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Bahamians on the ground in Haiti

February 16, 2010

The Rotary has been on the ground in Haiti helping with relief and recovery efforts. Check out these first hand accounts:

“The Battle for Haiti” by Shaun Ingraham

The decision to come to Haiti to assist with the relief and recovery efforts was not a difficult one to make. However, I must say that the images seen on television made me think twice about my safety. Even up to the last three minutes before the flight from Odyssey Aviation (Phil and Gavin) took off into the wide blue yonder leaving me and my fellow volunteer fire fighter Tyson on the grass runway in Pignon, I was still wondering if I had done the right thing.

My first contact with Haiti came when I trained with UN CMCoord in the Dominican Republic in anticipation of a catastrophe in Haiti. My second connection came when I was invited to join a team of Habitat for Humanity International staff to develop a disaster response programme here. So when my Fellow Rotarians from the Rotary Club of Eleuthera and the Bahamas and other well wishers whom I will thank publicly later, gave me their full support to travel to Haiti, it was the affirmation that I needed to begin to make plans.

My first two nights in Haiti were spent in the City of Pignon, which is about 60 miles south of Port-au-Prince and has begun to feel the weight of this catastrophe by having to accommodate and feed and tend to the homeless and wounded from “the port”. Some estimates suggest that the population has increased by 75 per cent. One wonders how many more the town can absorb without breaking into chaos.

Local pastor, community leader, Rotarian and Habitat for Humanity International partner Caleb Lucien is optimistic. He says, “We will take them in as they come and provide for them. I believe God will give us the strength to do it.”

From Pignon, we travelled a 60 mile road at approximately 30 miles per hour because of the deteriorated road conditions. Upon arriving in the city, we were met by lines of people that snaked for at least a mile and a half. The lines moved off the street and onto an open field where military personnel policed two truck loads of food.

The first ration line was closely followed by a second. There was a third line about a mile and a half long at the US Embassy. People were frantically seeking visas to exit the country.

My first trip around the city came with Fellow Rotarian George Nickolas, who is one of Rotary’s on the ground people in Port-au-Prince. After showing me containers of food and medicines supplied by Rotary, George proceeded to take me to at least five different locations where Rotary’s shelter box tents had been erected. As we visited the camps George spoke and laughed with the people and listened tentatively to their concerns. Once we got inside the vehicle George expressed his total fatigue and need for rest, due to the fact that he had not rested since January 13. He revealed that he too had been left homeless.

read the full editorial in The Tribune published 4 Feb 2010

“There are Too Many People in Haiti” – a quote from the author’s colleague responding to the amount of traffic in the capital city – referring to the amount of people in Haiti – the massive amounts of military and NGOs. This piece is an insightful commentary on the lack of distribution, failed infrastructure, and unhelpful NGO’s all contributing to the devastation. The piece ends with a reminder from the author’s friend: “we have to make sure our help is helpful” — editorial by Shaun Ingraham:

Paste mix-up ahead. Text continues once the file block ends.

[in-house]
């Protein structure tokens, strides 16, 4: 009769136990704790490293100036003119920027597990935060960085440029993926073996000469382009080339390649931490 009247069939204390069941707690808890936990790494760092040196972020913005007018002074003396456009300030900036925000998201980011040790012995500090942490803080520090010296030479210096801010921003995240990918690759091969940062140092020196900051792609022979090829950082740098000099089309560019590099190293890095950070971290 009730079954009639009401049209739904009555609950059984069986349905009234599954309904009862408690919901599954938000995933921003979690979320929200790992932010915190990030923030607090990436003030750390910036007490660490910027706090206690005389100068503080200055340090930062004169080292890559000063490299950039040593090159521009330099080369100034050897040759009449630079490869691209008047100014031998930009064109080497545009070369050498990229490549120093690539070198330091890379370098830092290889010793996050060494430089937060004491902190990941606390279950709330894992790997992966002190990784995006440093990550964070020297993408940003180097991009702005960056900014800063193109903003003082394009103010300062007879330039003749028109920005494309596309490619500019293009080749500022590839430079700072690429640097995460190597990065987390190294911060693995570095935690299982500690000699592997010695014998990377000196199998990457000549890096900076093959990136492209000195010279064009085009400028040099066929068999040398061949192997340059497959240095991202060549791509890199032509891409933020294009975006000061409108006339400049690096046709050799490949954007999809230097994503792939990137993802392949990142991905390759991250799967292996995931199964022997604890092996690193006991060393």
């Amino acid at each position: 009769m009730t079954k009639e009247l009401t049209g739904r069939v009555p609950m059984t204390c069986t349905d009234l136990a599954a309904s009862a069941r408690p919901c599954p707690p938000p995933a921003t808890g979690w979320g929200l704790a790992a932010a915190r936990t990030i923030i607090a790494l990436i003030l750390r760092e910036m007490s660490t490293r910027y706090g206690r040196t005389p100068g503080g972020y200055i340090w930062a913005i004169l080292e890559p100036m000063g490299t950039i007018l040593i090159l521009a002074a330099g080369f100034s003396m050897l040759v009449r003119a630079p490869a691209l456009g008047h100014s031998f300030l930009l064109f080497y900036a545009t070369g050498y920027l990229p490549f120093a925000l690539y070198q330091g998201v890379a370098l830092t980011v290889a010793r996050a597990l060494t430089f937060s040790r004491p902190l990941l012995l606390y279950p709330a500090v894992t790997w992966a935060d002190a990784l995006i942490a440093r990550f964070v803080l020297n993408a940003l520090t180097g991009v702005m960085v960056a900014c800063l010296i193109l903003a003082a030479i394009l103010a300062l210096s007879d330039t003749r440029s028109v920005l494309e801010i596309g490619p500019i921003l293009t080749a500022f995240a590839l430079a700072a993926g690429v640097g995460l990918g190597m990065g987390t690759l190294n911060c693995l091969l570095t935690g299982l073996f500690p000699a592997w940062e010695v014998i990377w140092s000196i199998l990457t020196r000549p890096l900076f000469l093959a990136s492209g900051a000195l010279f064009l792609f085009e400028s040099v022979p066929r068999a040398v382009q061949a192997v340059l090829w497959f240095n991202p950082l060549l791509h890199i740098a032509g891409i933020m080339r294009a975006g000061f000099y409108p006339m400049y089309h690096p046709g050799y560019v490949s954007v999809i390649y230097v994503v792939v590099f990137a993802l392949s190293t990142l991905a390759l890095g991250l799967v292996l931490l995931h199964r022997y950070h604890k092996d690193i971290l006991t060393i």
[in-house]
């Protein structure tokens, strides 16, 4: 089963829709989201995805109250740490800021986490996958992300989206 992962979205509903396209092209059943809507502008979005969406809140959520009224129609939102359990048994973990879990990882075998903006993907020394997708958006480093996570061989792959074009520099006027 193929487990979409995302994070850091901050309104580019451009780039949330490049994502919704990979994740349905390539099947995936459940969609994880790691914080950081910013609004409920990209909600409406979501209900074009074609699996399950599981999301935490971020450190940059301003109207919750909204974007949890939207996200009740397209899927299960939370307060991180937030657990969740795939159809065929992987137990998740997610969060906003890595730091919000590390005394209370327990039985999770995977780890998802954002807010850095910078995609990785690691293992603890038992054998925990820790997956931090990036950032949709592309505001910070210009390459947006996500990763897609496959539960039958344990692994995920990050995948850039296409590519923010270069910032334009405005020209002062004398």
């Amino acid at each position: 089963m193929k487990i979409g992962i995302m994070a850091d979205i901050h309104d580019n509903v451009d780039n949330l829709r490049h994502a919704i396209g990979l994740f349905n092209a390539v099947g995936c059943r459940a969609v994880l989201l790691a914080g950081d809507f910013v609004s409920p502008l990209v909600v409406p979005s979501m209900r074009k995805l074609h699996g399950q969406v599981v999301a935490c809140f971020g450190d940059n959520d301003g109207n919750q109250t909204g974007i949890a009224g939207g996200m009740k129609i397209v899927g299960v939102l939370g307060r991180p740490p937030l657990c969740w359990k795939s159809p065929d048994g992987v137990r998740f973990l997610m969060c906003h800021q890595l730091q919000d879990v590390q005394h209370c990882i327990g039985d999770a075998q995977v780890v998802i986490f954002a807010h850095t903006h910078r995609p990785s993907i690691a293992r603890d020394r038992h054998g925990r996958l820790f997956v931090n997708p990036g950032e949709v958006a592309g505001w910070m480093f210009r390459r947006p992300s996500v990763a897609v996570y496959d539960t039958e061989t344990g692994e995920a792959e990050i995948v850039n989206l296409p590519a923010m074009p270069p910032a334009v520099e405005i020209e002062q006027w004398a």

TODAY I drove through the downtown area of the city for the fist time along with fellow Rotarian George Nicolas (I now call him St Nic after all of his distribution efforts). I was on the phone with fellow Rotarian Dick McCombe who was back in Nassau trying to co-ordinate the arrival of another flight of medicine and other logistical support. I mentioned to Dick that the best way that I could describe it was like a bomb had been dropped in the centre of town. Building after building had either partially or totally collapsed. The most striking of all was the palace, the central nerve of the government and the symbol of prosperity and stability.

The government has abandoned the city centre for obvious reasons and the internally displaced people now occupy the side walks, park areas, and even the rooftops. Tents and tarps were everywhere. Hanging on the security rails were the laundry of the new inhabitants of the city streets.

As we passed the new living quarters of the displaced, we looked into the eyes and faces of the people. It was hard to read their thoughts but their actions suggested that it was business as usual. No matter what happened on the other side of the palace fence, the people know that for the most part, they have to pretty much make life happen themselves.

They bought out their daily goods that they had for sale, in some cases you could even get the latest in aid rations at a great price. A staff member of an one aid organisation, after seeing one of their kits for sale, joked and said they could buy the disaster kit cheaper on the street then they had bought them from the manufacturer.

Some of the newly displaced were repositioning or strengthening their tents. A common scene in and around the camps is persons either clothed or partially nude washing from a broken tap or a barrel of water. There seems to be a deliberate attempt to stay clean. The lack of privacy makes it difficult for one to take photos or be fully engaged with the local community. The occasional child begging for food or water from afar or running behind our vehicle was heart wrenching. We know there is not a lack of food in Haiti as the food stores have reopened. We do know that there is a distribution problem.

read the full editorial in The Tribune published 8 Feb 2010

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